Everyone has issues. But in "Colossal," one woman's issues might be responsible for city-destroying giant monsters
Released nationwide this week after making a splash on the
festival circuit last fall, the movie "Free Fire" is an over-the-top crime-thriller
about a black market arms deal that goes horribly, unexpectedly wrong in 1978
Boston. The film has earned a great deal of praise for its cast -- which
includes recently-minted Oscar-winner Brie Larson, Cillian Murphy, and Armie Hammer -- and for writer-director Ben Wheatley
("High-Rise," "A Field in England"), who turns a simple story into an audacious
exercise in action filmmaking.
A black market arms deal goes south in spectacularly bloody
fashion in the darkly comedic crime-thriller "Free Fire," the latest from
prolific British director Ben Wheatley. The filmmaker's follow-up to his
ambitious but flawed dystopian satire "High-Rise," "Free Fire," is an
audacious, over-the-top genre exercise that's somewhat scattershot in
execution, but it makes for a wildly entertaining ride.
What the hell, Vin Diesel? No, I'm not mad that you've
ignored my four prior letters; I know you're busy cranking out forgettable
cash-grabs like "The Last Witch Hunter" or whatever sequel you've decided to
beat to death.
After taking a spin
through the realm of mega budget superhero films with "The Amazing Spider-Man"
and its sequel, director Marc Webb now helms the charming family drama
"Gifted," returning to the type of small-scale filmmaking that first brought
him success. It's not too surprising to find that the "(500) Days of Summer"
director seems much more comfortable with this type of character-driven story:
the best scenes in his Spidey films all revolved around the relationship
between Andrew Garfield's Peter Parker and Emma Stone's Gwen Stacy.
The RIFF will screen 29 shorts by filmmakers from across the globe
In the heist comedy "Going in Style," Michael Caine, Morgan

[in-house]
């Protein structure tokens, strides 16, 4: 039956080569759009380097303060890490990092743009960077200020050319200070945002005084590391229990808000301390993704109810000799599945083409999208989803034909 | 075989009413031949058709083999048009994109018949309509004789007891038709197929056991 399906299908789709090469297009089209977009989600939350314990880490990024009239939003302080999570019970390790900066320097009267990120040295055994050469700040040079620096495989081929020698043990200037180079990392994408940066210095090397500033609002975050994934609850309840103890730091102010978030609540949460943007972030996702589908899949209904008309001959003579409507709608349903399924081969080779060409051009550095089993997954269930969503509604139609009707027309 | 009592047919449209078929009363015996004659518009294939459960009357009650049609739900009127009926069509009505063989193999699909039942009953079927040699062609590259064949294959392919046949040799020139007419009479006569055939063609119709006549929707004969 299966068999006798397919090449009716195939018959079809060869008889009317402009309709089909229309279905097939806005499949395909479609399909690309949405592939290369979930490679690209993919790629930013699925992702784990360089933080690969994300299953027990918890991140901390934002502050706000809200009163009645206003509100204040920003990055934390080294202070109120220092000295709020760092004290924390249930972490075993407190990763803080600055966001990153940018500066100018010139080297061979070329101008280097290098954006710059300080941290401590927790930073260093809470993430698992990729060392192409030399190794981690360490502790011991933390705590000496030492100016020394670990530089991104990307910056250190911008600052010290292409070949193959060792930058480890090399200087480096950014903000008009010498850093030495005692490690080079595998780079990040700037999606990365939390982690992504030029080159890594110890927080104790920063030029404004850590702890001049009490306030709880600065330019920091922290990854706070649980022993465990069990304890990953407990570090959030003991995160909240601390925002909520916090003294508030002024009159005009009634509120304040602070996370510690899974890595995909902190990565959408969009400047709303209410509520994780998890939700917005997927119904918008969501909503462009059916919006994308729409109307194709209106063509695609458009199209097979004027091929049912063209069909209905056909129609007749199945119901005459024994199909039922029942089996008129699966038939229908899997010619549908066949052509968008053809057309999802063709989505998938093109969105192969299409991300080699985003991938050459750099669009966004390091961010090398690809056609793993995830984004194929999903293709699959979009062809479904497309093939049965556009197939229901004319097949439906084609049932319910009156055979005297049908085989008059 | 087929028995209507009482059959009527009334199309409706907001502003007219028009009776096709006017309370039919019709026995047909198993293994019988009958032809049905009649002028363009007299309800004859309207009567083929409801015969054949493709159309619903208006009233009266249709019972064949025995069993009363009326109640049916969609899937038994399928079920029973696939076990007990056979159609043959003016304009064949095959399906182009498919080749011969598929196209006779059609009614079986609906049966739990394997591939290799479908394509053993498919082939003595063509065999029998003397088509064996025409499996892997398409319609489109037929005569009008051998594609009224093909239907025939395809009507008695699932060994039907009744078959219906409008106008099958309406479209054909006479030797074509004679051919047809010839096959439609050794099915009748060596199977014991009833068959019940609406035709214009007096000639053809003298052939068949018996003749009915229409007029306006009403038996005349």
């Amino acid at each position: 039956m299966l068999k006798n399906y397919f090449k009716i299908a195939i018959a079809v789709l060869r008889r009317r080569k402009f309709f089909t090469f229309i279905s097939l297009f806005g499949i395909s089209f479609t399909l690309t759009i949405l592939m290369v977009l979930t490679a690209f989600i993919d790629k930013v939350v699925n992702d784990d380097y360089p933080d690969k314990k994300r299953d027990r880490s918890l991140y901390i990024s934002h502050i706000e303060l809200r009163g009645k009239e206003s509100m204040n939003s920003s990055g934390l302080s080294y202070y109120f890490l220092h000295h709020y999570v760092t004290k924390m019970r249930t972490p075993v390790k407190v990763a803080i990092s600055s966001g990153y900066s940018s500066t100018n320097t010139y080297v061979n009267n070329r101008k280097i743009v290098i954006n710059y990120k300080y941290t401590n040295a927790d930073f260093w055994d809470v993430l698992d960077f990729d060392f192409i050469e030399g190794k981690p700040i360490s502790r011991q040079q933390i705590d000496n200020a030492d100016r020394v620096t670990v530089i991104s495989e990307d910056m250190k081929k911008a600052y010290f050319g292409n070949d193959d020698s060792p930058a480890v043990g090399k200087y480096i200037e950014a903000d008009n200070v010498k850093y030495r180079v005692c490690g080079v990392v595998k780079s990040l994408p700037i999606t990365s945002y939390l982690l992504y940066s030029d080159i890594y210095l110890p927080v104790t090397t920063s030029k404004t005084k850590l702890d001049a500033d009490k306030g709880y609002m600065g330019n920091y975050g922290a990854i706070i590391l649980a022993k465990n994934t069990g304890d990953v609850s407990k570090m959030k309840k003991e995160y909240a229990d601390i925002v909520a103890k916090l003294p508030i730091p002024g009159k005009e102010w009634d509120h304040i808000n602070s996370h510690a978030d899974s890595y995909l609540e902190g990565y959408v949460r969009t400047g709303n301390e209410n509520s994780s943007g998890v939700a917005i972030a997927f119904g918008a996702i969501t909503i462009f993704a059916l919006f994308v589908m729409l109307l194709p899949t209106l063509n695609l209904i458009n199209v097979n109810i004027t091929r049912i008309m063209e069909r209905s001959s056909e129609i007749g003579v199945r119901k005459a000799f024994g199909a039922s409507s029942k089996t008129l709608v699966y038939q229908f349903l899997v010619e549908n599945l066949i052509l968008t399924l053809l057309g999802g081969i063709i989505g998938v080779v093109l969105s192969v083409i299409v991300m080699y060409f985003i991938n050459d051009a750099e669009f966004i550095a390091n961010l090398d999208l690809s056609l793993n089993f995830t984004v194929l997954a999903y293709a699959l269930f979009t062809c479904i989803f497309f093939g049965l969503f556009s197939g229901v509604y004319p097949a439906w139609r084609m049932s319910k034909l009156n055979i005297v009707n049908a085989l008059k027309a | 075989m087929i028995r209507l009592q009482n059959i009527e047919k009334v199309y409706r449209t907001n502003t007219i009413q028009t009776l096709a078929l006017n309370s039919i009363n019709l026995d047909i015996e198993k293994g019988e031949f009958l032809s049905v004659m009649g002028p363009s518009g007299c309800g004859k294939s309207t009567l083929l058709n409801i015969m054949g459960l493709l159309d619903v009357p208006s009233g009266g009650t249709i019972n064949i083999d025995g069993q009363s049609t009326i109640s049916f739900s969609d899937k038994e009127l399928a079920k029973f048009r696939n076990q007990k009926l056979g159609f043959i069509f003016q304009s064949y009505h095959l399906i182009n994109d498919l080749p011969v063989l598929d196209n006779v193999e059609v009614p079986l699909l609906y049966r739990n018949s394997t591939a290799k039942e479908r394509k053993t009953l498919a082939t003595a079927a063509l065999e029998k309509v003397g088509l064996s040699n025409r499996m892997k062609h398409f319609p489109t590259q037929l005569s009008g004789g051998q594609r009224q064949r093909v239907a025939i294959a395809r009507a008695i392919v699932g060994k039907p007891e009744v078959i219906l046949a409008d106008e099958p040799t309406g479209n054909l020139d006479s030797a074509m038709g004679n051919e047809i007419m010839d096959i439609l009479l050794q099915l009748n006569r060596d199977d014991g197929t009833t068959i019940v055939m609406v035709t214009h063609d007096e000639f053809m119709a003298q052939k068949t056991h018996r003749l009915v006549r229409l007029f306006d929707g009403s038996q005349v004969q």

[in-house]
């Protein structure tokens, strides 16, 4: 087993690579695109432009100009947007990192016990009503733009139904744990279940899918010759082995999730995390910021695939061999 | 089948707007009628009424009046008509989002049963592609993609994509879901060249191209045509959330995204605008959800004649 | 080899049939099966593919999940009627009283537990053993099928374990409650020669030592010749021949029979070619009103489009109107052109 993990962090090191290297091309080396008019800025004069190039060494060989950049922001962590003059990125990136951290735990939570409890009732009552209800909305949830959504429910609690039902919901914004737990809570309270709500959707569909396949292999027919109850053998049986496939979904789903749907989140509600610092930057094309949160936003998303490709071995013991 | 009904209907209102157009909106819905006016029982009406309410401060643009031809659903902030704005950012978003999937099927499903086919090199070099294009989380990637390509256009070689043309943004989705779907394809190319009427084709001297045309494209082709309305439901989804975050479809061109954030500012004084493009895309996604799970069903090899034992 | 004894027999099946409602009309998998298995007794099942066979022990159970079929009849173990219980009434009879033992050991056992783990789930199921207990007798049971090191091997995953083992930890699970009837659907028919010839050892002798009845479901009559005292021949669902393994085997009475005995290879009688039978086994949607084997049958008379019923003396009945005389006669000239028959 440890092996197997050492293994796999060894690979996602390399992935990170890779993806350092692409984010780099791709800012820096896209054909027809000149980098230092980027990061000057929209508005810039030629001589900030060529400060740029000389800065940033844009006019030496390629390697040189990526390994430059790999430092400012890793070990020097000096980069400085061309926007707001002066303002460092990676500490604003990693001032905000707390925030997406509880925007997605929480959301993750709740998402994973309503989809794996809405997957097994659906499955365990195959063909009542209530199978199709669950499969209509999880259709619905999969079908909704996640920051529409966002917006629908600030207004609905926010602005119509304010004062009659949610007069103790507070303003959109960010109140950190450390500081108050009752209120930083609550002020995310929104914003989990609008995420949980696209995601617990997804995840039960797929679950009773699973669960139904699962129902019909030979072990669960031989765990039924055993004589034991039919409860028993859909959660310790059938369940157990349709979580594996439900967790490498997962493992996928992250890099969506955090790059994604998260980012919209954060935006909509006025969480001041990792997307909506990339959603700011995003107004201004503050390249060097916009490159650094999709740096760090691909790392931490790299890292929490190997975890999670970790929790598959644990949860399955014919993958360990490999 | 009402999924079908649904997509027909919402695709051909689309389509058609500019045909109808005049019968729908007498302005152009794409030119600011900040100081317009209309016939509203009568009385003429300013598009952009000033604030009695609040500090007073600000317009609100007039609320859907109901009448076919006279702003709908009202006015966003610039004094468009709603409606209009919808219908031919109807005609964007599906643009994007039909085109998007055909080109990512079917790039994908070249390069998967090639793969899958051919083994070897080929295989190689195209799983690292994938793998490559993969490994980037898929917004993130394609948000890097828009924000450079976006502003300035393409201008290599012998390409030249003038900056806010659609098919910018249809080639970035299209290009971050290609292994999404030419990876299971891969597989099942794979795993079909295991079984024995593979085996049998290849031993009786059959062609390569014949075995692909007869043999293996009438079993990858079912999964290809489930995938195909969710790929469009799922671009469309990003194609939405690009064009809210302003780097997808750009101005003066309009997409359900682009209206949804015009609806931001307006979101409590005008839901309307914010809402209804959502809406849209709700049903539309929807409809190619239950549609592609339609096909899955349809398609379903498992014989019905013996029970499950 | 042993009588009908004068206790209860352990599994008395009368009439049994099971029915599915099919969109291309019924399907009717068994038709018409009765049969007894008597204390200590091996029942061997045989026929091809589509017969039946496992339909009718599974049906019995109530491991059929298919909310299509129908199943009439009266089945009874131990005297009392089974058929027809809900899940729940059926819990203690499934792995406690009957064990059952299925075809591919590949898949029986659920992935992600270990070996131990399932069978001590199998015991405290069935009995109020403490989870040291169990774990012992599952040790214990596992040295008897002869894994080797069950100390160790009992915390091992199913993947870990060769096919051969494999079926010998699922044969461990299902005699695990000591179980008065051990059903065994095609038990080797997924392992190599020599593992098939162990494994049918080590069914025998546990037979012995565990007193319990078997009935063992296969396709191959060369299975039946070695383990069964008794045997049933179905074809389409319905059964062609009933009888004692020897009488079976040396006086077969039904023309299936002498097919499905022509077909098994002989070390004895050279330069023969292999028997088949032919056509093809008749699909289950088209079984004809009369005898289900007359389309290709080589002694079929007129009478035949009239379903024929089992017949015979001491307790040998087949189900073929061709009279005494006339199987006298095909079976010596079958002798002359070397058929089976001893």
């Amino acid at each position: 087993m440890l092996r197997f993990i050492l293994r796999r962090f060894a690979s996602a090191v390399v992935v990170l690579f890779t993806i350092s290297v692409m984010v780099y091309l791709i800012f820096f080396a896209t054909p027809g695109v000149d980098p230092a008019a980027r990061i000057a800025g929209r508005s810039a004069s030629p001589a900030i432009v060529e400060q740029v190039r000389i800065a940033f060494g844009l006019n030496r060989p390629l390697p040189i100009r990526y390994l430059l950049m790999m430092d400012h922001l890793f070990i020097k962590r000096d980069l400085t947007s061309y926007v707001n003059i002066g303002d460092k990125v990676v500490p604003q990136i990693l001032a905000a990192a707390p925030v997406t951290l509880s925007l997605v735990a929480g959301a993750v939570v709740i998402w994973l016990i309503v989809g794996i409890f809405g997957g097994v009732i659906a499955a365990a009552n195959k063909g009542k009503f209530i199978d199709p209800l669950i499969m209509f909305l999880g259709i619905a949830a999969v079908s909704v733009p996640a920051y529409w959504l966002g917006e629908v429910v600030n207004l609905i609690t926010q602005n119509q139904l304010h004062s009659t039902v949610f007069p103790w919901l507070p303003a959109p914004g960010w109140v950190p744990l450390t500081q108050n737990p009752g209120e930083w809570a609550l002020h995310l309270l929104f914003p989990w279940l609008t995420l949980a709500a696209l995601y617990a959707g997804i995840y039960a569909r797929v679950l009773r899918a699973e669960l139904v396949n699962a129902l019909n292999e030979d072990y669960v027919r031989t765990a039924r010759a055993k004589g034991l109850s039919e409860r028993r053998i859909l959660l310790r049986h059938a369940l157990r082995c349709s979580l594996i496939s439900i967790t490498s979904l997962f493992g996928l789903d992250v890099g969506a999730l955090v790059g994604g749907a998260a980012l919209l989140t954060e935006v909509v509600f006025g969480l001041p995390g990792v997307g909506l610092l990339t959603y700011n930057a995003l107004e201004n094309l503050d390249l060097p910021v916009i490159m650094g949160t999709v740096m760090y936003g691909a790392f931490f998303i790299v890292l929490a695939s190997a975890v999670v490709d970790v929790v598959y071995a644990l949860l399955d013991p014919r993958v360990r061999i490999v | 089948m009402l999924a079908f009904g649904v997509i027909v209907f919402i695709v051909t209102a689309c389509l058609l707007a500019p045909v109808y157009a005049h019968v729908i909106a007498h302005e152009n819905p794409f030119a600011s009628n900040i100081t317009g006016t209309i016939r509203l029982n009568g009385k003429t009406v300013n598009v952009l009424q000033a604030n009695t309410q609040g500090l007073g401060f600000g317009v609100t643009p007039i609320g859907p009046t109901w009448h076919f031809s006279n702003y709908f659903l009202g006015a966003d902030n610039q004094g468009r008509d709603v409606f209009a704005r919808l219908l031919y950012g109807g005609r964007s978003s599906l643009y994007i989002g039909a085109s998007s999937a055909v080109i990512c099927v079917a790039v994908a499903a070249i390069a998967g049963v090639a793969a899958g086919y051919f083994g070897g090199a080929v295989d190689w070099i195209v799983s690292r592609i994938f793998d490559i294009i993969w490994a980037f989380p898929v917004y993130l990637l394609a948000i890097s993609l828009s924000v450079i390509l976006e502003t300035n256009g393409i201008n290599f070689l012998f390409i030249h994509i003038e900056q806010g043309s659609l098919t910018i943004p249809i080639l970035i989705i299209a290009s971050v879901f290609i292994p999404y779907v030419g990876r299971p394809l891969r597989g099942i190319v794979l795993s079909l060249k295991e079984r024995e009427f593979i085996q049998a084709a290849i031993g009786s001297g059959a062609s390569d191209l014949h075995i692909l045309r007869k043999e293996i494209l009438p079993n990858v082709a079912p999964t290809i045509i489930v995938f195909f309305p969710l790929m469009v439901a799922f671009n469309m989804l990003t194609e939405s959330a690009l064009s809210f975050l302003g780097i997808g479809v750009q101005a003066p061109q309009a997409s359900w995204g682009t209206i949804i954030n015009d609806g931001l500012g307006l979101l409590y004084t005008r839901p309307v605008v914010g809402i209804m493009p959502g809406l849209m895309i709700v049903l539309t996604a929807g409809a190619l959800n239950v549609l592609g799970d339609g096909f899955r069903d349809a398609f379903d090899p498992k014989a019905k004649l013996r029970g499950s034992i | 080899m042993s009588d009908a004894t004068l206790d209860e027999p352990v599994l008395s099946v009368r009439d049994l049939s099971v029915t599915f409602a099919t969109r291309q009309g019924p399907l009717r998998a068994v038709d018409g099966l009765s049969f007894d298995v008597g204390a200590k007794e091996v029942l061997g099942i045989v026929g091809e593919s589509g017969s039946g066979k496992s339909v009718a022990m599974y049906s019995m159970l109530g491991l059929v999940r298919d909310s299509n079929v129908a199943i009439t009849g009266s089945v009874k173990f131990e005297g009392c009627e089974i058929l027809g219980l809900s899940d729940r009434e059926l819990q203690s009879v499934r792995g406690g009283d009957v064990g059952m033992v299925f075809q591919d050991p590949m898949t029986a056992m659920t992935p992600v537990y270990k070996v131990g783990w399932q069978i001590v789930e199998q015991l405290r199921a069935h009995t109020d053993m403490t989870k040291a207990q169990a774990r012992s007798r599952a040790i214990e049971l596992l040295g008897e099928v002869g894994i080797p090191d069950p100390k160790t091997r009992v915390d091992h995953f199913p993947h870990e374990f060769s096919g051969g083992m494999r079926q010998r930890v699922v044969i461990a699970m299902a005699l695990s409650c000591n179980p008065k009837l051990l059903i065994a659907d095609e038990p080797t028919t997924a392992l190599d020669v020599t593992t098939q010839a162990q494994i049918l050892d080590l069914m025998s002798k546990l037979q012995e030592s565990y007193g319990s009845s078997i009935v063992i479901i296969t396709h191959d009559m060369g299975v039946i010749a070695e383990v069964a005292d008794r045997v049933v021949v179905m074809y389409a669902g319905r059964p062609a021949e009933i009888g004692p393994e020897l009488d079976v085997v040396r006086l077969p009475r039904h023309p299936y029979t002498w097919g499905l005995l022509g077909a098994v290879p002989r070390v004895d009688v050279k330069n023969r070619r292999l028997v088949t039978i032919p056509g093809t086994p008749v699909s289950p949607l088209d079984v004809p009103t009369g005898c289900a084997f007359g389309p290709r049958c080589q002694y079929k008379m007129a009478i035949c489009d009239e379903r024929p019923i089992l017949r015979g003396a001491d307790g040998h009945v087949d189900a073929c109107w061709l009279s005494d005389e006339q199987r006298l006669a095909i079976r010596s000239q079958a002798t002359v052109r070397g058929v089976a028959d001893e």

Freeman, and Alan Arkin star as Joe, Willie, and Albert, lifelong friends who
hatch a drastic, late-in-life plan to become bank robbers. The catalyst for
this career change comes after the factory which employs the men suddenly
decides to shift manufacturing overseas to Vietnam, leaving their workforce
jobless and denying their pensions.
The exceptionally assured feature debut of French
writer-director Julia Ducournau, "Raw" is a deeply unnerving coming-of-age
story and must-see viewing for iron-stomached horror fans. The film
follows 16-year-old Justine (Garance Marillier), a strict vegetarian with a deep and abiding
love of animals, who is on her way to her first year of veterinary school.
A pleasantly old-fashioned melodrama, "Frantz" takes place in
the immediate aftermath of World War I. The film centers around Anna (wonderful
newcomer Paula Beer), a young German woman whose fiancé, Frantz, was killed in
combat. She continues to live with Frantz's parents, the Hoffmeisters,
and they treat her as they would their own daughter.
When German forces ended their occupation of Denmark in the
immediate aftermath of World War II, they left behind millions of landmines -- planted
in preparation for an Allied invasion that never came -- on beaches along the
west coast of the country. The removal of those explosives became a task left
to German POWs, and an outlet for the widespread hatred of those who carried
out the Nazis' horrific practices.
Now in its third year, the Fast Forward Film Festival has expanded to include 17 entries among its official selections. The films, all created by locals, and each clocking in at five minutes or less, include a balanced mix of independent documentaries and animated shorts.